Any discussion around cloud computing gets complicated very quickly. The discussion digresses into defining cloud computing, the various elements and types of clouds.
However, perhaps the most important question, in the context of cloud computing is how does one “get to the cloud?” The following discussion is a generally accepted progression from a traditional IT infrastructure to a cloud computing infrastructure:
This progression should be understood as a means to bring traditionally deployed IT resources out of the silos they have historically been deployed as, into a common homogeneous resource pool. This resource pool is built in such a way that it offers a fine granularity of resources that enable the reuse of compute, storage, and network resources to build standardized services. The delivery of these services is then offered through a self-service portal, which helps automate the process of requesting and using a given service. As the scale at which these services need to be offered increases, one looks at a process called orchestration – the replication and balancing of multiple similar workloads at scale, the complexity and carefully replicated nature of which is done automatically and remains transparent to the user of the service.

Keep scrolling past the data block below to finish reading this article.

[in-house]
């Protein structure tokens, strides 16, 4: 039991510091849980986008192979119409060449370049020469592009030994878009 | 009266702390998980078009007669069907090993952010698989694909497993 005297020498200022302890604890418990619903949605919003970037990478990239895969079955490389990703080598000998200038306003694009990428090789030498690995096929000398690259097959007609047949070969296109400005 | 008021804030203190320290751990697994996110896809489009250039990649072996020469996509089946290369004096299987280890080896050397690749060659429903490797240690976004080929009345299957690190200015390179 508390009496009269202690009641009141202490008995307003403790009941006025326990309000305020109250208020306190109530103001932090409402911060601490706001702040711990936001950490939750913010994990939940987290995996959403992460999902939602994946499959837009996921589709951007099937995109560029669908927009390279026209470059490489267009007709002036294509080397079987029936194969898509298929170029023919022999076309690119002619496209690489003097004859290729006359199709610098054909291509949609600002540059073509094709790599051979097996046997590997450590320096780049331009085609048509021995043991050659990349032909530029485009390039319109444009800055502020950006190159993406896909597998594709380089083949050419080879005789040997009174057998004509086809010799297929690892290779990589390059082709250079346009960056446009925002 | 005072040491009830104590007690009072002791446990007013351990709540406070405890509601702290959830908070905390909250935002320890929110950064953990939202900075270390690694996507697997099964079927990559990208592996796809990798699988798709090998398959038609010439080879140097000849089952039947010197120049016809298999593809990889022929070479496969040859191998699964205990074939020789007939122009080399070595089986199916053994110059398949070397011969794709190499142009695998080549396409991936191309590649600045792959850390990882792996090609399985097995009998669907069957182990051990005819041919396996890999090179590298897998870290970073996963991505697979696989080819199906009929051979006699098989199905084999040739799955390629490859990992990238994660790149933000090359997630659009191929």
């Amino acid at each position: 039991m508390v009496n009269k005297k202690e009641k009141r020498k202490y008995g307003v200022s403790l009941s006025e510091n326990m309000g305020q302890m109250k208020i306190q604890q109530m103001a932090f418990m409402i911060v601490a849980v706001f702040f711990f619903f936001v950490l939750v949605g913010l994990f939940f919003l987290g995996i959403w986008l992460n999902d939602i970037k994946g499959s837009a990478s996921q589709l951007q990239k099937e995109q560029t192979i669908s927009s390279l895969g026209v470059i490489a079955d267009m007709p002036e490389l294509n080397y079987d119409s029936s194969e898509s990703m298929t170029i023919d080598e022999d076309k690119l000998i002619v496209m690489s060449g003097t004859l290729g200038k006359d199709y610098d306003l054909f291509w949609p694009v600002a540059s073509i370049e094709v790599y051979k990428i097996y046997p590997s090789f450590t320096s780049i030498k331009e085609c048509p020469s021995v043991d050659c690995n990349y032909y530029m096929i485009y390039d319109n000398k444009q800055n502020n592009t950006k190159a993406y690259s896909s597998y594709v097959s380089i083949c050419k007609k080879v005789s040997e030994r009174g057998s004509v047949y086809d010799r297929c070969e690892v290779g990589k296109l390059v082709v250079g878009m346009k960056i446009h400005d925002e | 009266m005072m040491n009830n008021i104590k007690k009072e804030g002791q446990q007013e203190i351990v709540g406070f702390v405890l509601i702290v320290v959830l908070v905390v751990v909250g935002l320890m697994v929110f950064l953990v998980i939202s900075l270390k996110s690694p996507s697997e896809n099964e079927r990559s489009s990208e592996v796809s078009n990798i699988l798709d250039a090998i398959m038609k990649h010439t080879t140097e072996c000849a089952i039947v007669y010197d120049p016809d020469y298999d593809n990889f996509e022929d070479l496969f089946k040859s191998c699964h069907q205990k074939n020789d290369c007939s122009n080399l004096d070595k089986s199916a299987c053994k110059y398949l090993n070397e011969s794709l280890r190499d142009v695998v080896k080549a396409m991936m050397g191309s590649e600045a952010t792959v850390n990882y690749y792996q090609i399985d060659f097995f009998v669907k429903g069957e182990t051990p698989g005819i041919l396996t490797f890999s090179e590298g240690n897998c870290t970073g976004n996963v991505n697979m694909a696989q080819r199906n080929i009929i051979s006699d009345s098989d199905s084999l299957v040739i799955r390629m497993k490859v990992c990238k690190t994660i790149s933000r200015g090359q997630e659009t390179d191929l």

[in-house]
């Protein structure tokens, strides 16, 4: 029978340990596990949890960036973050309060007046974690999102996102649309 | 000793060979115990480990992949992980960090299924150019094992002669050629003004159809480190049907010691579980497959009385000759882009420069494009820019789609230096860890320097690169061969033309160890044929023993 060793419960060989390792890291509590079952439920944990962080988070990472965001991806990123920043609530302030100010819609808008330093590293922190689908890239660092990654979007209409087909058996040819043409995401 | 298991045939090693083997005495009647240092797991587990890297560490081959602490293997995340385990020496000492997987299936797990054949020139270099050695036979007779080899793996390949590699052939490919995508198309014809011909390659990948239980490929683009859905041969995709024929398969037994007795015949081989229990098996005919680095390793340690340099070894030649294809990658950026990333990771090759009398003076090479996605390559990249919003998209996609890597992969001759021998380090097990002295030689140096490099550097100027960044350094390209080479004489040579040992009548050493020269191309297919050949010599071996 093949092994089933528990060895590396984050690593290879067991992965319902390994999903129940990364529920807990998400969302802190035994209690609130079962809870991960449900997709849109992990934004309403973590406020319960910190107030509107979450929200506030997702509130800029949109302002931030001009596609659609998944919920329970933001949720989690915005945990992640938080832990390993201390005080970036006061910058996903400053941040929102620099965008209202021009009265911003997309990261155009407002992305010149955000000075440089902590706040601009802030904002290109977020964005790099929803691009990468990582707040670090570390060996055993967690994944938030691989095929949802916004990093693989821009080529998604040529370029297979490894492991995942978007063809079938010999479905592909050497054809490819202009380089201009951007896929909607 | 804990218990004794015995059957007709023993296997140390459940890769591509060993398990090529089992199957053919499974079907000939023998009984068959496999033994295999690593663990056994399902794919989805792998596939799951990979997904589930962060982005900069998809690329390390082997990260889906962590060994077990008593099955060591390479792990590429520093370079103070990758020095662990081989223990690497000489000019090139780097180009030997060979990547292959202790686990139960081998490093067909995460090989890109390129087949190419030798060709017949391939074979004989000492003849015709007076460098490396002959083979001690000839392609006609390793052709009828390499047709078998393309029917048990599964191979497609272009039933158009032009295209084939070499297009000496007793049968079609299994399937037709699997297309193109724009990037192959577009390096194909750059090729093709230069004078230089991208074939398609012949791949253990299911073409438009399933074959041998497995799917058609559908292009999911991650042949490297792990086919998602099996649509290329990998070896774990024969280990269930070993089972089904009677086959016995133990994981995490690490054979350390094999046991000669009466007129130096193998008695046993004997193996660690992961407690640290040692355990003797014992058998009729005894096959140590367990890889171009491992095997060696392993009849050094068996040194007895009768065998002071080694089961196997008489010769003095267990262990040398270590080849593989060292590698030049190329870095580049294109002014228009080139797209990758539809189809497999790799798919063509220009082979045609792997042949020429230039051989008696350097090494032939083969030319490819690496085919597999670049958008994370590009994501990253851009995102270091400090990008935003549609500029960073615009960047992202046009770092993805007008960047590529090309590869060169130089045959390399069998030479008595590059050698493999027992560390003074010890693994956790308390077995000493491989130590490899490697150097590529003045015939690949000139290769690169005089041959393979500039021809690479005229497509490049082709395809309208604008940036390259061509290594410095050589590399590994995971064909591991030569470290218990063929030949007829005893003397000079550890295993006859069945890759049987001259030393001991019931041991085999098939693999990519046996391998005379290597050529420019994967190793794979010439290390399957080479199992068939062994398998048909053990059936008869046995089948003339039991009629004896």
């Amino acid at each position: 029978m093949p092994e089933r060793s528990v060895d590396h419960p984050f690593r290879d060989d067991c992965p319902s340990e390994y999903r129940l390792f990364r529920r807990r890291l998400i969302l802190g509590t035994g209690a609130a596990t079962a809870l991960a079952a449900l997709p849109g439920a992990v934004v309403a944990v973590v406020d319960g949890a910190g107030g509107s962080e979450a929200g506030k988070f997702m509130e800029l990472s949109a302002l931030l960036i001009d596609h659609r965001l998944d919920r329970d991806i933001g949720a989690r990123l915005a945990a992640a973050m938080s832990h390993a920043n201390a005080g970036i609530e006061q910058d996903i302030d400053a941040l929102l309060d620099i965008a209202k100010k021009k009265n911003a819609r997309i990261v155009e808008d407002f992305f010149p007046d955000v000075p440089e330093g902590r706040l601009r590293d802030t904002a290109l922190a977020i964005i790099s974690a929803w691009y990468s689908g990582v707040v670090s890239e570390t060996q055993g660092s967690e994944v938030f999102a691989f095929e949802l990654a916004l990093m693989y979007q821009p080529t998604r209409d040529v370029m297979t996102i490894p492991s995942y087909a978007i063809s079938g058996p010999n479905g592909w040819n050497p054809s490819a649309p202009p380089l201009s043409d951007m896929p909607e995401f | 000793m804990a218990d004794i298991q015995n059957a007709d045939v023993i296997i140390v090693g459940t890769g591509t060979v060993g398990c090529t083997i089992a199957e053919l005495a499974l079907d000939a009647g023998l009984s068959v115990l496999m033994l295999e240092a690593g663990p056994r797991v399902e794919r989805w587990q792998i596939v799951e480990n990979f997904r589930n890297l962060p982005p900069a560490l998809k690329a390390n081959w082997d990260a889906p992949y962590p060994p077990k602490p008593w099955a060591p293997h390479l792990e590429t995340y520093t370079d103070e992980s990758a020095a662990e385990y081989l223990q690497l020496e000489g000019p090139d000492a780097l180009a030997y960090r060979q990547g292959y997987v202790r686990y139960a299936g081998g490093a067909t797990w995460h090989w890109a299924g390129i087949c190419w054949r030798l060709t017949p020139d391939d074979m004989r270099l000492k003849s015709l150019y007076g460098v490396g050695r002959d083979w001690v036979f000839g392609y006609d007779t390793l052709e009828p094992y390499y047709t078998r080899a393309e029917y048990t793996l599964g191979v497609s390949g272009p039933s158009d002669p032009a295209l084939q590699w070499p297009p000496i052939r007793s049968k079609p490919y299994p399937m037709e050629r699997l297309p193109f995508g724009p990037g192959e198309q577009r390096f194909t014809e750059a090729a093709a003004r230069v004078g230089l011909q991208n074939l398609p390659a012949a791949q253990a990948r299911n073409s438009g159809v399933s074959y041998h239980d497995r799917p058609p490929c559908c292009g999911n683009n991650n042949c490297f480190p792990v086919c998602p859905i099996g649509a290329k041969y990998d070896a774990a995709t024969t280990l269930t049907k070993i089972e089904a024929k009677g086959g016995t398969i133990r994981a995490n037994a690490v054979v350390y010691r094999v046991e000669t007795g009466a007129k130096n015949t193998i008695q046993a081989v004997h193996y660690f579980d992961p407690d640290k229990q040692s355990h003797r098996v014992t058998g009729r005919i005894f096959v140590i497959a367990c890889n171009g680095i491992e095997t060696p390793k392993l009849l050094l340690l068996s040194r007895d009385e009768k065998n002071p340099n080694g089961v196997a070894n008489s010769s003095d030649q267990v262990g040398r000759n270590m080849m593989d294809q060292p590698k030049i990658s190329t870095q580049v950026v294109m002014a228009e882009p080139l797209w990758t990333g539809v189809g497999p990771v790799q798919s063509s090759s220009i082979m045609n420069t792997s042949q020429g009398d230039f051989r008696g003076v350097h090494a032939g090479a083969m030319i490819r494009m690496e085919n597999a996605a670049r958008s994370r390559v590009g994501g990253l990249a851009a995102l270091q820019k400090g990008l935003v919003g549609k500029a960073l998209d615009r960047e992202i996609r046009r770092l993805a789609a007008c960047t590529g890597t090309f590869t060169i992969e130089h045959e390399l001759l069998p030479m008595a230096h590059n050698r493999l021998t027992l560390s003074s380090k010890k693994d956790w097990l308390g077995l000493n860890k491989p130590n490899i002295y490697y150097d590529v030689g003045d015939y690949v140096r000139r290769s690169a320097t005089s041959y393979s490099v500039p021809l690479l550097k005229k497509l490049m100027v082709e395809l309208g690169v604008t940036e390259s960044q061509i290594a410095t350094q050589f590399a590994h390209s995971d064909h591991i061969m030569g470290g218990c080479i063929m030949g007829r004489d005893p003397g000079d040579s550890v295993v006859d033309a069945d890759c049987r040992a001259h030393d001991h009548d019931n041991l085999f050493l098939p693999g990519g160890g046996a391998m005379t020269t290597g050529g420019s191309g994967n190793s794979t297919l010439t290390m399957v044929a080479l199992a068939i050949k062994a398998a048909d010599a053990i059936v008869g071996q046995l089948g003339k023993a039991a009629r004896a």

The issue with looking at adoption as a continuum of steps like this is that it seems linear, and cautious adopters tend to want to take small steps. In the adoption of a significant paradigm shift, it is necessary to look at larger shifts in thinking within the organization. Rather than see cloud computing as only a means to cut cost, each organization needs to consider these issues:
- What “services” it offers and what role IT plays in doing so
- How the present means of delivering those services might be made faster and more robust
- What modifications could make those services provide a competitive edge in the industry
- The business models they might enable
It is the consideration of these issues that guides the strategy to adopt cloud computing.
The discussion of cloud adoption must start at a strategic level, and must align with what the organization needs to do strategically. The urgency of various strategic objectives will determine the priorities of various specific initiatives: these form the immediate decisions and steps that the organization needs to take in the short term.
Organizations need to take a strategic approach to adopting cloud computing, rather than a tactical one. Of course, the process of selling cloud computing is also evolving, and cloud providers (especially traditional infrastructure providers) also need to adopt selling cloud computing as more strategic, rather than as pieces of technology.
But that is a topic for a different day…